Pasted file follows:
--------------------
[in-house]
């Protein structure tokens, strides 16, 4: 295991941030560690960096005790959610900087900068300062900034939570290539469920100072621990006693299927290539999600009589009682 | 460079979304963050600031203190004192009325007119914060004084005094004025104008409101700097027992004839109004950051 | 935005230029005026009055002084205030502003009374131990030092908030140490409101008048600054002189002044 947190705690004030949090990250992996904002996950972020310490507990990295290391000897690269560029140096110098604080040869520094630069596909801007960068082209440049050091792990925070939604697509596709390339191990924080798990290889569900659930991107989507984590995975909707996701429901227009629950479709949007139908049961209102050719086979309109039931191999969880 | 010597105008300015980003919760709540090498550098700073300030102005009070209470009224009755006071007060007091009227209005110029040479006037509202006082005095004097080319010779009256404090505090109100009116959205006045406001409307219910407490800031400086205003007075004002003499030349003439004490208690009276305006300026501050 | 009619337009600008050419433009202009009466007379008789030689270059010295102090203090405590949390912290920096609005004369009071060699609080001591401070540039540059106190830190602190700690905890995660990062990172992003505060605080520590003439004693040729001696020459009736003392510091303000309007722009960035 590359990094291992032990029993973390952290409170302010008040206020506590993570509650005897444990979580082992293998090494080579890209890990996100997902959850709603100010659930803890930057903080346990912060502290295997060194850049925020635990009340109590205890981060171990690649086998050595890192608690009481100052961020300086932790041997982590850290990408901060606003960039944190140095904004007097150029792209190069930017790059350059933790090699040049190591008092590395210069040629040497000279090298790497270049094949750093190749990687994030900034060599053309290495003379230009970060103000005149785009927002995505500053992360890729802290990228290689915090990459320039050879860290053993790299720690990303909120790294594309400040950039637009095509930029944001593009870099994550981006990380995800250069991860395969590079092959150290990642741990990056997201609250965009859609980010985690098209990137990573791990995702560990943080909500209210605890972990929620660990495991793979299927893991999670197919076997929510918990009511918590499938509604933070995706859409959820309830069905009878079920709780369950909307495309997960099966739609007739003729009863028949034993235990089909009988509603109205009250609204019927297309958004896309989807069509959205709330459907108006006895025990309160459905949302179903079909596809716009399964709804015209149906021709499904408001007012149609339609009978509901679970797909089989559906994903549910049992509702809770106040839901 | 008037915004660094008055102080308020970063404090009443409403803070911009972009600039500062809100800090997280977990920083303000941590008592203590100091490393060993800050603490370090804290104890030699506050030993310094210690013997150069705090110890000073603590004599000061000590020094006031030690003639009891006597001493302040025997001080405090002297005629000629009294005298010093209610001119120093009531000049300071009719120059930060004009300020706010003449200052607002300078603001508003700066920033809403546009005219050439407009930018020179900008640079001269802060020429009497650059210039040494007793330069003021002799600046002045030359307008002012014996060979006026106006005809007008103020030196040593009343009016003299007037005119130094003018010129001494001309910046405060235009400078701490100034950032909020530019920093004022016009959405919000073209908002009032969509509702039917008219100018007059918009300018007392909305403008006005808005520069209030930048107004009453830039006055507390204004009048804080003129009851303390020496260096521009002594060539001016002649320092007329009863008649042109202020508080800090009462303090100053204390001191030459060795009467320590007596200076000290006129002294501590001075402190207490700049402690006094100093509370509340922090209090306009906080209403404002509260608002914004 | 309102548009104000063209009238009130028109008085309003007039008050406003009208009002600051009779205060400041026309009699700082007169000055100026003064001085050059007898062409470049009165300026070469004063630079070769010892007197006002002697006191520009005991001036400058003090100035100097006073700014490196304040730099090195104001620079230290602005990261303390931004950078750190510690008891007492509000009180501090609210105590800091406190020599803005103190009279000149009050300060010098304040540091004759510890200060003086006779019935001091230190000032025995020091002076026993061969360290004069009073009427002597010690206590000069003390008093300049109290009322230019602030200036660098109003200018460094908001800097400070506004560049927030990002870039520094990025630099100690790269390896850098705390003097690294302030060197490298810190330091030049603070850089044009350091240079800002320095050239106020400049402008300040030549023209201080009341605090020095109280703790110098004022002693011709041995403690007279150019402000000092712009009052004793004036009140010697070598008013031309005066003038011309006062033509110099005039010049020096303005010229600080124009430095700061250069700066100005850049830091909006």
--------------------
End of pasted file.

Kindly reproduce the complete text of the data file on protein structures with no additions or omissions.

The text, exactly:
[in-house]
């Protein structure tokens, strides 16, 4: 295991941030560690960096005790959610900087900068300062900034939570290539469920100072621990006693299927290539999600009589009682 | 460079979304963050600031203190004192009325007119914060004084005094004025104008409101700097027992004839109004950051 | 935005230029005026009055002084205030502003009374131990030092908030140490409101008048600054002189002044 947190705690004030949090990250992996904002996950972020310490507990990295290391000897690269560029140096110098604080040869520094630069596909801007960068082209440049050091792990925070939604697509596709390339191990924080798990290889569900659930991107989507984590995975909707996701429901227009629950479709949007139908049961209102050719086979309109039931191999969880 | 010597105008300015980003919760709540090498550098700073300030102005009070209470009224009755006071007060007091009227209005110029040479006037509202006082005095004097080319010779009256404090505090109100009116959205006045406001409307219910407490800031400086205003007075004002003499030349003439004490208690009276305006300026501050 | 009619337009600008050419433009202009009466007379008789030689270059010295102090203090405590949390912290920096609005004369009071060699609080001591401070540039540059106190830190602190700690905890995660990062990172992003505060605080520590003439004693040729001696020459009736003392510091303000309007722009960035 590359990094291992032990029993973390952290409170302010008040206020506590993570509650005897444990979580082992293998090494080579890209890990996100997902959850709603100010659930803890930057903080346990912060502290295997060194850049925020635990009340109590205890981060171990690649086998050595890192608690009481100052961020300086932790041997982590850290990408901060606003960039944190140095904004007097150029792209190069930017790059350059933790090699040049190591008092590395210069040629040497000279090298790497270049094949750093190749990687994030900034060599053309290495003379230009970060103000005149785009927002995505500053992360890729802290990228290689915090990459320039050879860290053993790299720690990303909120790294594309400040950039637009095509930029944001593009870099994550981006990380995800250069991860395969590079092959150290990642741990990056997201609250965009859609980010985690098209990137990573791990995702560990943080909500209210605890972990929620660990495991793979299927893991999670197919076997929510918990009511918590499938509604933070995706859409959820309830069905009878079920709780369950909307495309997960099966739609007739003729009863028949034993235990089909009988509603109205009250609204019927297309958004896309989807069509959205709330459907108006006895025990309160459905949302179903079909596809716009399964709804015209149906021709499904408001007012149609339609009978509901679970797909089989559906994903549910049992509702809770106040839901 | 008037915004660094008055102080308020970063404090009443409403803070911009972009600039500062809100800090997280977990920083303000941590008592203590100091490393060993800050603490370090804290104890030699506050030993310094210690013997150069705090110890000073603590004599000061000590020094006031030690003639009891006597001493302040025997001080405090002297005629000629009294005298010093209610001119120093009531000049300071009719120059930060004009300020706010003449200052607002300078603001508003700066920033809403546009005219050439407009930018020179900008640079001269802060020429009497650059210039040494007793330069003021002799600046002045030359307008002012014996060979006026106006005809007008103020030196040593009343009016003299007037005119130094003018010129001494001309910046405060235009400078701490100034950032909020530019920093004022016009959405919000073209908002009032969509509702039917008219100018007059918009300018007392909305403008006005808005520069209030930048107004009453830039006055507390204004009048804080003129009851303390020496260096521009002594060539001016002649320092007329009863008649042109202020508080800090009462303090100053204390001191030459060795009467320590007596200076000290006129002294501590001075402190207490700049402690006094100093509370509340922090209090306009906080209403404002509260608002914004 | 309102548009104000063209009238009130028109008085309003007039008050406003009208009002600051009779205060400041026309009699700082007169000055100026003064001085050059007898062409470049009165300026070469004063630079070769010892007197006002002697006191520009005991001036400058003090100035100097006073700014490196304040730099090195104001620079230290602005990261303390931004950078750190510690008891007492509000009180501090609210105590800091406190020599803005103190009279000149009050300060010098304040540091004759510890200060003086006779019935001091230190000032025995020091002076026993061969360290004069009073009427002597010690206590000069003390008093300049109290009322230019602030200036660098109003200018460094908001800097400070506004560049927030990002870039520094990025630099100690790269390896850098705390003097690294302030060197490298810190330091030049603070850089044009350091240079800002320095050239106020400049402008300040030549023209201080009341605090020095109280703790110098004022002693011709041995403690007279150019402000000092712009009052004793004036009140010697070598008013031309005066003038011309006062033509110099005039010049020096303005010229600080124009430095700061250069700066100005850049830091909006």